Album Review: Wake – Thought Form Descent

Album Review: Wake - Thought Form Descent
Reviewed by Sam Jones

Wake are one of those bands that have been gathering increasing amounts of steam as the years continue to pass us by. First starting out in 2009 out of Alberta, Canada, the band initially sported a predominantly Grindcore sound that may been seen in their earlier output, with records like Leeches, their first studio release, certainly demonstrating that style with characteristically short tracks and a rapid fire album pacing. 2013’s False also saw the band’s Grindcore style return with passion too, however as the albums and Eps kept coming, we’ve watched as Wake, following 2018’s Misery Rites, have slowly incorporate additional black metal elements into their songwriting and overarching sound. 2020’s Devouring Ruin, their fifth full length record, was a major success for the band, an album that received major coverage during the times of lockdowns and the Covid-19 crisis. Now, two years on, the band have already returned with another slab of back/death metal that is sure to further the band’s choices on songwriting and aesthetics. As the band’s sixth album, Thought Form Descent, their most psychedelic and colourful album art for sure, looks set to be released I was very excited for what Wake were made of. These guys have been a band I’ve heard much of yet had never had much of an opportunity to check out for myself. Thought Form Descent was that moment.

Often, when you have an extreme metal band release an album like this, the soundscape is devastatingly total and as crushing as the band wish it to be. It’s why, therefore, I appreciate the approach Wake took to their production here. The riffs and songwriting are enveloping you completely, there’s no escape to be found. However, the band make it clear from the very beginning of their first song that, the album possesses a more open-ended interior; Wake’s sound isn’t this tightly enclosed and walled in experience, it’s like the band have pushed out the walls of their record considerably in order for their riffs to reach out further. It creates a style of riff that feels lighter, distant and isn’t as visceral as other bands may have released this year. As a result, when the band’s ferocity really gets going, their aggression isn’t so in your face; the band give you the space to absorb what they on offer so there are fewer chances for you to miss what would be coming next. Guitar work, drumming and vocals ultimately fuse together to craft an organically sounding black/death metal sound that doesn’t feel too tweaked throughout the mixing process.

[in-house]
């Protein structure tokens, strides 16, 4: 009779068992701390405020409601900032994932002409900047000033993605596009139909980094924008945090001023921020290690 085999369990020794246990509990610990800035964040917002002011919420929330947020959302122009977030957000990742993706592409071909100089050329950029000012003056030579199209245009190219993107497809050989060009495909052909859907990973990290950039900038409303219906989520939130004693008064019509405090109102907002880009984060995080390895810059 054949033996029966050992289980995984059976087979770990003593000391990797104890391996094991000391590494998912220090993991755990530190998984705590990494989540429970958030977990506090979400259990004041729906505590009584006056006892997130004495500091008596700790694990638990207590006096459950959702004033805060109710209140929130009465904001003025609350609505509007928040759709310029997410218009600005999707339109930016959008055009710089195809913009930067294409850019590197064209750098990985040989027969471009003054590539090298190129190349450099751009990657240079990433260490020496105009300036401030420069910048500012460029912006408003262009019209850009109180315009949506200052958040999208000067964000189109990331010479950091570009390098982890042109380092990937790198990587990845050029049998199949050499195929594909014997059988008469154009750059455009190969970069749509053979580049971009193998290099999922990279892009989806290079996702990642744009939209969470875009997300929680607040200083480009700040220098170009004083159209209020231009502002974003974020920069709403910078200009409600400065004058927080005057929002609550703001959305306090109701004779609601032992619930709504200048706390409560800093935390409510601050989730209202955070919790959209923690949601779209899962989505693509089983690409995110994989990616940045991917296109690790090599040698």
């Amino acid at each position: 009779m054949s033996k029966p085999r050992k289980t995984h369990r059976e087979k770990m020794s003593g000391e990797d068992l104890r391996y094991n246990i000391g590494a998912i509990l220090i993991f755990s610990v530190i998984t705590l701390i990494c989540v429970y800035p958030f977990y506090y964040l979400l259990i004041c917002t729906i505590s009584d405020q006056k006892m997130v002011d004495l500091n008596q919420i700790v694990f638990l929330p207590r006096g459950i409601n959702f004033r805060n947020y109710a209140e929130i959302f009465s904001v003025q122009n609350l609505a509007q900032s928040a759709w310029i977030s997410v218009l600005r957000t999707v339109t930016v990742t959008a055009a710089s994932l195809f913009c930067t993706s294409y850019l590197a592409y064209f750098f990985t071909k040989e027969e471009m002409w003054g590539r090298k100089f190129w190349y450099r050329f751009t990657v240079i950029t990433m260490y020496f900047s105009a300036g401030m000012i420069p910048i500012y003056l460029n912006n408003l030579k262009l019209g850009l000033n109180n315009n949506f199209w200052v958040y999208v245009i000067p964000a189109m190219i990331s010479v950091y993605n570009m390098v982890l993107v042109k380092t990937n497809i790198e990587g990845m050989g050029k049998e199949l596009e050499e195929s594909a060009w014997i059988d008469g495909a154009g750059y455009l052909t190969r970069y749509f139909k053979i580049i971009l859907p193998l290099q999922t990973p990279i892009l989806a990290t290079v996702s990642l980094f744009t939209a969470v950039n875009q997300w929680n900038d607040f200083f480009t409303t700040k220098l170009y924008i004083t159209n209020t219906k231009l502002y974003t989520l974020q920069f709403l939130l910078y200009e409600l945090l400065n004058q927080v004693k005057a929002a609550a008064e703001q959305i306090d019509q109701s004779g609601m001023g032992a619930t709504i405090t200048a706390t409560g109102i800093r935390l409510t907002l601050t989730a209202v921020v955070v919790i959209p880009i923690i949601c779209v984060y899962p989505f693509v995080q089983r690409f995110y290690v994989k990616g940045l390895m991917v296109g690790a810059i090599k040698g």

It’s bizarre to acknowledge, in a work of black/death metal, the variety of riffs on show. I can’t put these riffs into any one style more so than the other; it’s a genuine fusion of the two forms. There were no periods where I thought “Oh this is the more death metal part” or vice versa. Riffs can be more streamlined and visceral in places, but then you’ll have riff segments that are bouncier and have a greater sense of rhythm to them. Wake evidently weren’t looking to just subject their audience to riffs that were one-trick ponies; their songwriting is absolutely geared towards a fleshed out and realised soundscape that moves and evolves as you’re listening to any track in this record. The overall vibe of Thought Form Descent is particularly modern, in that they aren’t looking for anything inherently or classically evil in nature, rather it’s a little easier to follow along to their songwriting and doesn’t feel like such a cliff that newcomers, like myself, feel they need to surmount in order for them to enjoy what Wake have to offer.